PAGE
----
But Taylor hopes he can do it again - play an Aussie, and preferably here in Australia. "I really hope this is opening the door for me to do at least one a year here, which would be lovely - if they're at all impressed … I would love to gradually ease my way back, I just adore Sydney and Carol, my wife, loves it too."

"I just saw you on television and you're fat. . ."

Taylor met Carol during the shooting of the series Hong Kong, over a dozen years ago. He tells the story in his trademark larrikin style: "She was an art student who played hookey from art school to be an extra on the thing and so this lecherous old tiger takes a look at this 17 year old hanging around 20th Century Fox . . . and we had a little friendship and then I didn't see her for years, years and years and years. She became a dancer and went to Vegas with Flower Drum Song, then owned a business in Vegas, needlepoint or something at the Desert Inn - and after years and years she called me in Los Angeles and said: "I just saw you on television and you're fat. . ." and I said: "Come over here and say that!" and we took up again and eventually got married. We’ve been married for 12 years going on 15 now."

Taylor has an only daughter from his second marriage,( "I married a little girl called Peggy Williams and she’s still here in Sydney … " ) who is the anchor for CNBC Financial News in New York. "Dunno where she got this from," says Taylor puzzling over his genes.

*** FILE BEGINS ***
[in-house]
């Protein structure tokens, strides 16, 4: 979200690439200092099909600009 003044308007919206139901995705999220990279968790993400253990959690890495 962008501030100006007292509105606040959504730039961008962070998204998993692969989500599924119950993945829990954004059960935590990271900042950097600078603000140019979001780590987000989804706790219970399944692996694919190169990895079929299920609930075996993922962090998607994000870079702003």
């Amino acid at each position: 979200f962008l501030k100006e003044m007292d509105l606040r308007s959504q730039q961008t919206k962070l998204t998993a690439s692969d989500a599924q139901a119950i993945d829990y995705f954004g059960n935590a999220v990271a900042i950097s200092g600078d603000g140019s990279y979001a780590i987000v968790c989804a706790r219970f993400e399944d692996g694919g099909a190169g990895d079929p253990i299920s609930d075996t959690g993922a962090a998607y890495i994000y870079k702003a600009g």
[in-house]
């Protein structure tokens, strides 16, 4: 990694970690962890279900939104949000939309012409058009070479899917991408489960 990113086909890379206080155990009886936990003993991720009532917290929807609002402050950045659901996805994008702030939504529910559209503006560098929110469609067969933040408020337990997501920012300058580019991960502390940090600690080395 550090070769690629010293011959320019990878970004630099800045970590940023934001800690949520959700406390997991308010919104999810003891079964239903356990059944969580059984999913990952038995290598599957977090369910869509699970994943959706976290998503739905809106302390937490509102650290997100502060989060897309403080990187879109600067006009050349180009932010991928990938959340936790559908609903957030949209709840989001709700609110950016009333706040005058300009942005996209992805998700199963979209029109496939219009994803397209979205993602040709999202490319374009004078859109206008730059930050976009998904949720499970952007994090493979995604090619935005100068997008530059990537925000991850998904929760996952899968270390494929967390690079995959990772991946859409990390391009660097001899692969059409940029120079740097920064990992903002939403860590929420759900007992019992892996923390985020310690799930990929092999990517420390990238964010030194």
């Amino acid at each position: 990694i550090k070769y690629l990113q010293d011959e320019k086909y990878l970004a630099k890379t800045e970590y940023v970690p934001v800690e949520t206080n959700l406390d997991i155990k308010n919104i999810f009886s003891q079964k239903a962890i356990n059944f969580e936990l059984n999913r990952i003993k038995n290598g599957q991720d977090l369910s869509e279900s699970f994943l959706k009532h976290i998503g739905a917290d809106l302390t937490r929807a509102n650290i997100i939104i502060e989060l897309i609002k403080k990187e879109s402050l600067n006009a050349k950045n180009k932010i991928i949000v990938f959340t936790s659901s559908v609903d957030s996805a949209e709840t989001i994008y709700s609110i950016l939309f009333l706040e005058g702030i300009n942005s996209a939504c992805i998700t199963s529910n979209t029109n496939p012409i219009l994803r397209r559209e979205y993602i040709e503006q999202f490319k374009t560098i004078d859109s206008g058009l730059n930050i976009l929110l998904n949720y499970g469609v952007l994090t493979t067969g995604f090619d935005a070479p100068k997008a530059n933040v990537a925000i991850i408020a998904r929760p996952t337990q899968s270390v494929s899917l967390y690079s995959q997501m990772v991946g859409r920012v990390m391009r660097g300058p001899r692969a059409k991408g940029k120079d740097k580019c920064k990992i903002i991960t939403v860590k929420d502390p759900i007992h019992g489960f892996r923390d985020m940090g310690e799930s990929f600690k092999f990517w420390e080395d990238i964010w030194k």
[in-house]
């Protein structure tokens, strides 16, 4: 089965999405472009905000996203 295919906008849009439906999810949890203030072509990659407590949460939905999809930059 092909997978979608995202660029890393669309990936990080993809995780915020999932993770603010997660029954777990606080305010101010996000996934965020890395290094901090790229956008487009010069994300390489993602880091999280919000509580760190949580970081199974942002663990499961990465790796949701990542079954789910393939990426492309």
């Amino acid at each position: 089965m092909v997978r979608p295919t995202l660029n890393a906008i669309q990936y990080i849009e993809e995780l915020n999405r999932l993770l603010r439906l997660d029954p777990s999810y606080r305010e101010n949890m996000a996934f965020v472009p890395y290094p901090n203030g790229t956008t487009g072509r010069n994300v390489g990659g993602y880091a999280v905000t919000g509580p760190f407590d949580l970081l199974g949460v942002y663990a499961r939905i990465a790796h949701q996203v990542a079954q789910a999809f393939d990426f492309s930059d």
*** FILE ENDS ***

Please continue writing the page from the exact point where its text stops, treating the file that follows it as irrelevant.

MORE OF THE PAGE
But his life in Hollywood is not all movies of the week and surfing.

"I write and I still paint"

"I write and I still paint, I was . . . not a hippie, not a beatnik, what are they called - a bohemian. I went to East Sydney Tech and that's how I got into the business, doing illustrative stuff and ceramic pottery. I'd listen to these soap operas on the radio, and I said, I can do that. So I went and did an audition and became the biggest radio actor in Sydney and that's how it all started. There's a book - just came out in the US called Actors as Artists: you may see some of my work in that."

Taylor the painter works in oils and other media: "oils take up too much time and it's too messy but I do a lot of pen and wash and stuff like that. But when I'm not working if it's not writing, it's yearning to do something in the industry. But I also make furniture. I’ve got a work shop, with a lot of dangerous toys and I like to make tables and chairs."

Taylor slugs another mouthful of his can of XXXX beer and keeps talking without a pause.

"One of my follies was I bought a ranch..."

"One of my follies was I bought a ranch over there because I wanted it to be like the farm I used to go to. My treat every Christmas holidays was to go up to Uncle Charlie who was a real country bastard, who would work me from 4 in the morning till dark. So I got this ranch, I built windmills like I remembered, I put up water tanks and I sank wells and got no friggin’ water . . . it was just a total folly. Total stupidity.

Is it still there?

"Yeah, it's still being paid for. Some idiot bought it that couldn't afford it . . ."

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Andrew L. Urban followed Elliott and the film, from the outback to its world premiere at Cannes.

See Paul Fischer's interview with